From: Thomas Buckner (firstname.lastname@example.org)
Date: Sun Jan 30 2005 - 21:47:16 MST
--- Randall Randall <email@example.com>
> On Jan 30, 2005, at 7:43 AM, Thomas Buckner
> > same ideas. Some of the distinctions I can
> > which make it preferable:
> > Professional moralists (is to) professional
> > ethicists as professional wrestling (is to)
> > wrestling with the Big Questions.
> Have you read the public pronouncements of
> those who are held up as "professional
> ethicists"? If they're really "wrestling with
> the Big Questions", then they appear to be
> regrettably getting the Big Answers mostly
I know, I know, but I gave in to the siren call
of a clever turn of phrase...
> In ordinary argument, morals appear to be used
> as that code of behavior which one expects
> oneself to follow (for whatever arguable
> while ethics are used as that code of behavior
> you wish *other* people followed, but perhaps
> not so strongly as to turn it into law.
> In that spirit, morality is more general than
> ethics; it includes those behaviors for which
> there would still exist an "ought" were the
> actor the only individual (if any such
> exist, of course!).
> Randall Randall <firstname.lastname@example.org>
I assert, however, that no oughts could exist if
the actor were the only individual. A social
vacuum is an ethical/moral vacuum. Indeed, no
human could stay sane alone for really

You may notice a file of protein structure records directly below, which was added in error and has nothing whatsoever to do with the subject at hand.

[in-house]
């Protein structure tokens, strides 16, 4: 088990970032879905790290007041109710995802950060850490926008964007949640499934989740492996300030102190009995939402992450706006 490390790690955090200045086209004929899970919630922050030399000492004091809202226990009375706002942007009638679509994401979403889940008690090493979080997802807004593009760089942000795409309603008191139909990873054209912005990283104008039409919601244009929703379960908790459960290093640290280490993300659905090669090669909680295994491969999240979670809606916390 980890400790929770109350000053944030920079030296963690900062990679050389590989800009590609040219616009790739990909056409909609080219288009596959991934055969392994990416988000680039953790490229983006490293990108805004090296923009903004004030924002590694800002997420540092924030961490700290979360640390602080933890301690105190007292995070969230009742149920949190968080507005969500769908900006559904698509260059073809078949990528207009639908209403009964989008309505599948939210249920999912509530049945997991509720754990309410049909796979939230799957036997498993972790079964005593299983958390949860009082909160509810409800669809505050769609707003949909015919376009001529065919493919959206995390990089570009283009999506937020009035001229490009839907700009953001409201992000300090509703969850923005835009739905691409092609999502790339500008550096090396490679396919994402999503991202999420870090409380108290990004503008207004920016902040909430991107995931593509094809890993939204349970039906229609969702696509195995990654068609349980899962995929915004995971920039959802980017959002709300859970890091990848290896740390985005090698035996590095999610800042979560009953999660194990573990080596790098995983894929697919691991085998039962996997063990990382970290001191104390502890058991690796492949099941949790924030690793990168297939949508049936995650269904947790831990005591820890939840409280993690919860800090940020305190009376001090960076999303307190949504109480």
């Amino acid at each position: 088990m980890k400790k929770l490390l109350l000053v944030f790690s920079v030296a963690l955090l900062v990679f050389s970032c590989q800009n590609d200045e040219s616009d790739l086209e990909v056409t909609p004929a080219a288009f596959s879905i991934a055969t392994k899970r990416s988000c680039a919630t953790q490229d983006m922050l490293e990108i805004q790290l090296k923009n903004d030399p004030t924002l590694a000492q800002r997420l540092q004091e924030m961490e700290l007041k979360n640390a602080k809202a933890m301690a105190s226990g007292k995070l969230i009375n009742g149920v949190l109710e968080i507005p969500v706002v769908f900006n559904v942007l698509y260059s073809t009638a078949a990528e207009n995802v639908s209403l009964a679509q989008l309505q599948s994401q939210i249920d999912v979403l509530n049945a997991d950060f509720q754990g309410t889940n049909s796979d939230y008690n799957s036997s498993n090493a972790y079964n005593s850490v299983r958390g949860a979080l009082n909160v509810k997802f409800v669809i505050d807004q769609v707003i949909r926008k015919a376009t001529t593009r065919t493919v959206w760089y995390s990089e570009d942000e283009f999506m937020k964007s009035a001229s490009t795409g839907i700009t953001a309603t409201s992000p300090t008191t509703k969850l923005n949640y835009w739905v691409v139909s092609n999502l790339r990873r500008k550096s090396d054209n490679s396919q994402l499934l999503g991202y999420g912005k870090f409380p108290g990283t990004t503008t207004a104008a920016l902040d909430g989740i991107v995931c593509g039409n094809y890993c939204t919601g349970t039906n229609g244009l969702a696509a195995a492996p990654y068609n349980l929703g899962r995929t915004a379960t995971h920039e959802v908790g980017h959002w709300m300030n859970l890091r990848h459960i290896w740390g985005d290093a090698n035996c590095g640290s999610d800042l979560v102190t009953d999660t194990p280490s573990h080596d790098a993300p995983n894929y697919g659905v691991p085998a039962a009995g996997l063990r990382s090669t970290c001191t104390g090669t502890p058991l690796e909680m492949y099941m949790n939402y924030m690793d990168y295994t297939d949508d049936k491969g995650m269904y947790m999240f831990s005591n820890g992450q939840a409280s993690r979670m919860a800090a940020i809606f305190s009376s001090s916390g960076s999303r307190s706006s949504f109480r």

significant periods of time. Solitary creatures
(many of which are carnivores) are rather alien
to us, and the most intelligent animals are
social; complete solitude is incompatible with
what we call ethical or moral values. Nothing a
spider can do is right or wrong, while an ant has
a clear role it must play in a successful colony.
I'm not trying to equate people with ants, but I
guess I did anyway. And I'll stand by that
comparison insofar as I consider unethical
behavior to be wrong specifically because it is
bad for the hive. If humans could consistently
hold themselves to high ethical standards, the
world would be a noticeably safer place, with
less exploitation and and coercion, resulting in
less motivation among some parties to try to blow
each other up, etc.
As an illustration of this principle, consider an
election in a liberal democracy where the loser
submits gracefully, knowing that the winner will
not proceed to have him shot.
If the winner does shoot the loser, it is
understood that losing is unhealthy and
submitting nonviolently to the election results
is a bad strategy.
If either side consistently cheats or resorts to
violence, a downward spiral ensues, perhaps to
civil war. The hive is rent asunder because the
ants could not restrain themselves.
The cause and effect might be regarded as
objective, but that is not really the same as
'objective morality.' A scientist on the moon
might watch the civil war through a scope with
cold, clinical detachment, and say "Ah, the
social contract broke down. Oh well." Or he might
say "The social contract broke down! This is a
disgrace!" and rain lightning bolts down on all
You see, the idea that there is an objective
morality IMHO depends on an outside observer who
judges. William Blake used to call him Old
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